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You spent countless hours wrenching on your VW. Your blood sweat and tears have gone into this project all summer long. Now that snow and rain are in season, do you really want to drive your baby in that sludge? Perhaps you are concerned about the effects rock-salt will have on your newly restored undercarriage. Or perhaps you prefer to drive a different car with better weather insulation and 4X4 snow-worthy capabilities in the winter. Whatever the reason, many people choose to store their VW's away for the winter. We can help you winterize it properly.

Start With a Clean Car:

Bird Droppings have mild acids that can fade your paint. Dust and debris left on the body can scratch your paint when putting on and removing a car cover. Brake dust left on wheels can have a corrosive effect. For these reasons wash, wax, and thoroughly dry your VW before you store it. Remember, waxing your car repels moisture and helps prevent rust and corrosion. 



Invest in a Car Cover:

We recommend investing in a breathable car cover to help keep moisture out and prevent nicks, scratches, and grime build-up while in storage. The reason you want a breathable car cover as opposed to using a tarp or plastic drop cloth is moisture can condense under the plastic and the water stains will damage your paint. JBugs sells both indoor (light-duty) and outdoor (heavy-duty) breathable car covers that will help keep your VW protected wherever you choose to store it.



Gas & Oil Preparations:

For long term storage, we suggest a fresh oil change to keep harmful contaminants out of the engine and to help with engine startup in the spring. Fill the tank with gas and add a fuel stabilizer to prevent ethanol build up and interior corrosion. Pump gas has a shelf life, adding a fuel stabilizer can help preserve the gas over months. Topping off the tank prevents moisture from accumulating inside.



Choosing the Right Location:

Indoor Storage

If you have the room, your garage is the perfect place to store your VW for the winter. The enclosed location protects it from harsh elements, and keeps out most critters looking for a place to hibernate. The thick concrete floor in a garage helps to keeps away moisture that can creep into your car from underneath. Since your vehicle will be on a solid footing, it is also advisable to lift the car on jack stands whenever possible to avoid creating flat spots in the tires during storage. Also, be sure to roll down the windows an inch to prevent moisture building up in the cabin.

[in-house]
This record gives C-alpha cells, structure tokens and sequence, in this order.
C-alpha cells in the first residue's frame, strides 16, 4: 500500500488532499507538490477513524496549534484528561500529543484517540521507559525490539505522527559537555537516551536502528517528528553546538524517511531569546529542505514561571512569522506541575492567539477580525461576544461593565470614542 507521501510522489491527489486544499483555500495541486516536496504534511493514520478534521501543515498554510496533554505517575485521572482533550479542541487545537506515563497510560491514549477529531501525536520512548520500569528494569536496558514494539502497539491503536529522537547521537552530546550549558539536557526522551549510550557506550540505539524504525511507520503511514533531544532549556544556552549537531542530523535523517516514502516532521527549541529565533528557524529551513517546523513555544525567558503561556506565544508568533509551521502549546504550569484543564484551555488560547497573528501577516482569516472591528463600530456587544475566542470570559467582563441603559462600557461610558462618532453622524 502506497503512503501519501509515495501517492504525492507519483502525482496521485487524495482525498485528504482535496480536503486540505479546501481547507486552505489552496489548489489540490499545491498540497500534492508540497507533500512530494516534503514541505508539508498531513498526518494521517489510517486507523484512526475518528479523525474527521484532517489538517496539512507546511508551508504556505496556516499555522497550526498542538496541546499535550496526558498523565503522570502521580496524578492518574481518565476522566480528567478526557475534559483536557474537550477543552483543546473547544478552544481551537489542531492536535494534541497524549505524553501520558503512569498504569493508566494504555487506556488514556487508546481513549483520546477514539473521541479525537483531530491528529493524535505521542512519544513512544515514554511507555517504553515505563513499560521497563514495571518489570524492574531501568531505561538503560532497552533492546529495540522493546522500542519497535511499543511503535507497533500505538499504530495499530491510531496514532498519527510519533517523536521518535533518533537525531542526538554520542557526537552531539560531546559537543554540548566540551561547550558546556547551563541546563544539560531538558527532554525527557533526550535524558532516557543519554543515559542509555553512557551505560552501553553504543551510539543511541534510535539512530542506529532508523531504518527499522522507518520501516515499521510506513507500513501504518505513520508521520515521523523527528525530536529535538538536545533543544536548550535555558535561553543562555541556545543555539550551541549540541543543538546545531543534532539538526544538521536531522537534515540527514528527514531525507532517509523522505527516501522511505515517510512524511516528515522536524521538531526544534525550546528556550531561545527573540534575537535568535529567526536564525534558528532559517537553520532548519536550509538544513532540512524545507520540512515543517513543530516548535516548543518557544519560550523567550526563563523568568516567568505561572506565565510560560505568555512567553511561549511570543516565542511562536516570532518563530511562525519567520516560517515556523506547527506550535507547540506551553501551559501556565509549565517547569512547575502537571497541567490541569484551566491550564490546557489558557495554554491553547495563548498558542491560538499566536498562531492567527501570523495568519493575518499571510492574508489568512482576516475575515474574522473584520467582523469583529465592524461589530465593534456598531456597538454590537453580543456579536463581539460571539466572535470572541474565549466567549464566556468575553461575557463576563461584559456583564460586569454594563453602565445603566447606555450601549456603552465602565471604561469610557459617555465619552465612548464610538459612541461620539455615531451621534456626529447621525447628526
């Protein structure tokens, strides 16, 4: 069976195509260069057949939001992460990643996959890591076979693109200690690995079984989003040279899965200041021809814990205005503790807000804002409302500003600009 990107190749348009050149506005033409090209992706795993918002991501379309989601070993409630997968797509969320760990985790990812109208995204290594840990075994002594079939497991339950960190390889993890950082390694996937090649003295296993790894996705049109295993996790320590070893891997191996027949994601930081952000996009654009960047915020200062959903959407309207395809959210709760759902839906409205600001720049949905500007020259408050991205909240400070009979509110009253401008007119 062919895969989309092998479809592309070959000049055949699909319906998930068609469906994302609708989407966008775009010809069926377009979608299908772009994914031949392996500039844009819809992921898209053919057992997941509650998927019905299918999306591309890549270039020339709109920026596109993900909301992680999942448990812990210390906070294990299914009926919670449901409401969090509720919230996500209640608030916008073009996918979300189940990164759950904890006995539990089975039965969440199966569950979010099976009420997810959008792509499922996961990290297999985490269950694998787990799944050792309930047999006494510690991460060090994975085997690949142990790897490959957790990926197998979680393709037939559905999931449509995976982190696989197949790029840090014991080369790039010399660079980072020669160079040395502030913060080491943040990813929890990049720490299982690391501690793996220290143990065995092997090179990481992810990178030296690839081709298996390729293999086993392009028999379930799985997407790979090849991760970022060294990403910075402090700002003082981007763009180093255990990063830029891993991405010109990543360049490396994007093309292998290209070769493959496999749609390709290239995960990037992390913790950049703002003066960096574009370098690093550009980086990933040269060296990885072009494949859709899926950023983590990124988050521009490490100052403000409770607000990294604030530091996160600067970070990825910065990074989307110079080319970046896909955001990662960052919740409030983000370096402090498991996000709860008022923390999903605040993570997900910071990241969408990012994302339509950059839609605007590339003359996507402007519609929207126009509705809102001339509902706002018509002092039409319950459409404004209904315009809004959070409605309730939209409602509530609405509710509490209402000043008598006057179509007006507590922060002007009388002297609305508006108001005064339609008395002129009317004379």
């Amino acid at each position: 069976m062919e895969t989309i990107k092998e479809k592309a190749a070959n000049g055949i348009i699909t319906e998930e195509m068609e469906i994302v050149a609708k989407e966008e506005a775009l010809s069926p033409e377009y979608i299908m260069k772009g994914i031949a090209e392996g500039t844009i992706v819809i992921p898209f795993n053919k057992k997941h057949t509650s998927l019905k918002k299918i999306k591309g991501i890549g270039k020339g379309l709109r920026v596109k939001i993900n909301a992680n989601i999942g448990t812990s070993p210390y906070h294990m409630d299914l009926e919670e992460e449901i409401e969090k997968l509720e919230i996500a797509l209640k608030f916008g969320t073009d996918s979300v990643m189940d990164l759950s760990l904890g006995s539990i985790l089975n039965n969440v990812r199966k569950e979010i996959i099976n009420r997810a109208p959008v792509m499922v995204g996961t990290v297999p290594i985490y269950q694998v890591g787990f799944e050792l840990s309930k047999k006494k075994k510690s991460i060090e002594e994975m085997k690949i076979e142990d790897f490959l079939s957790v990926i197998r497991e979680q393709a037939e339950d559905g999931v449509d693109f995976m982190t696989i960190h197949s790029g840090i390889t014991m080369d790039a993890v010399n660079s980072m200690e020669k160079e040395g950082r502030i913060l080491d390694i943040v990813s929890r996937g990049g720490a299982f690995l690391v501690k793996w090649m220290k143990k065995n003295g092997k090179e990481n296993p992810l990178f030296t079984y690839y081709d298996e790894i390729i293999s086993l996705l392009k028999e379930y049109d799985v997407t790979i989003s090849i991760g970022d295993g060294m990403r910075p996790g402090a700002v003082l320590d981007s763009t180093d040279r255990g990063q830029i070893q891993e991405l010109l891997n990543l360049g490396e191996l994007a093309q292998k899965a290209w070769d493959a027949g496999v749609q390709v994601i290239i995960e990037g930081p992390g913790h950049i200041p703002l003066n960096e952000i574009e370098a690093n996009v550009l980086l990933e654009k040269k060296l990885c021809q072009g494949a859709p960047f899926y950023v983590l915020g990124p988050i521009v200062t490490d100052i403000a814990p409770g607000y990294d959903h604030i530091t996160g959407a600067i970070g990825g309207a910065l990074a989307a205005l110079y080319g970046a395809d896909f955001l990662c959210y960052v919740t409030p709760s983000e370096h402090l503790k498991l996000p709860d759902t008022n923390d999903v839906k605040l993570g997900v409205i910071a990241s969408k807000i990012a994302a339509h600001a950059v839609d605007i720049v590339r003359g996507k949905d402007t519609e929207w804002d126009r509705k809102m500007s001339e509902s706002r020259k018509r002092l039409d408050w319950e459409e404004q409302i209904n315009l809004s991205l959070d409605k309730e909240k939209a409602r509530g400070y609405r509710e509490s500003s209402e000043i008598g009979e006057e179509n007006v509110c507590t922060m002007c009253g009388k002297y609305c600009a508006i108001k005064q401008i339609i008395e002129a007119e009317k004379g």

Outdoor Storage

If your garage doubles as your workshop, or if you live in an apartment, a garage may not be available for storage.

If you store your VW outside, a location with asphalt, paving stones, or pea-gravel would be idea. If your budget allows, some outdoor carports/canopies can be bought for as little as $200. These carports/canopies help keep rain and snow of your vehicle, but also provide shade in the harsh summer heat as well.

If you must park on the dirt we suggest parking on top of a plastic barrier (a cheap tarp works well) to help reduce mud splatter from rain. You can also use parallel wood planks under the tires to give your car a small lift and keep your tires out of mud and puddles. Not only does this keep your tires and looking great, but also helps extend their life span.



Ready for Storage:

Now that you are ready for storage, here are some additional steps.

  • Don't use the parking brake during long term storage. There is a chance the brake pads and rotor can fuse after long-term contact. Instead, use tire-stoppers or jack stands (when possible).

  • Close off any openings with plastic bags and duct tape. Tailpipes, air cleaner, and open heater vents can all be sealed off to keep bugs and rodents out.

  • A box of baking soda in the trunk and interior will absorb some lower humidity and keep your car smelling fresh once it's time to go cruising.

  • If your VW will be exposed to freezing temperatures you should drain the wiper washer reservoir before putting it into storage.

  • VW's have been known to sit in barns for decades before being discovered and fired up without needing much more than fresh gas, an oil change, a new battery, and new spark plugs. For this reason we do not feel it is necessary to periodically fire up the engine while in winter storage.

  • You can also unhook and remove the battery for storage (unhook negative cable first) to prevent corrosive acids leaking in the battery tray. This step is optional.

  • Protect your chrome trim. Apply a heavy spray WD-40 on a cloth and wipe on your bumpers, hubcaps, tailpipes to help keep moisture away. Be sure to get the backsides of bumpers and hubcaps since they are notorious for rusting from the backside.


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About the Author:

Saul Verdin has been with JBugs since 2004. In that time he has worked in sales, customer support, and now manages our web content team. Saul occasionally post website related news and content.

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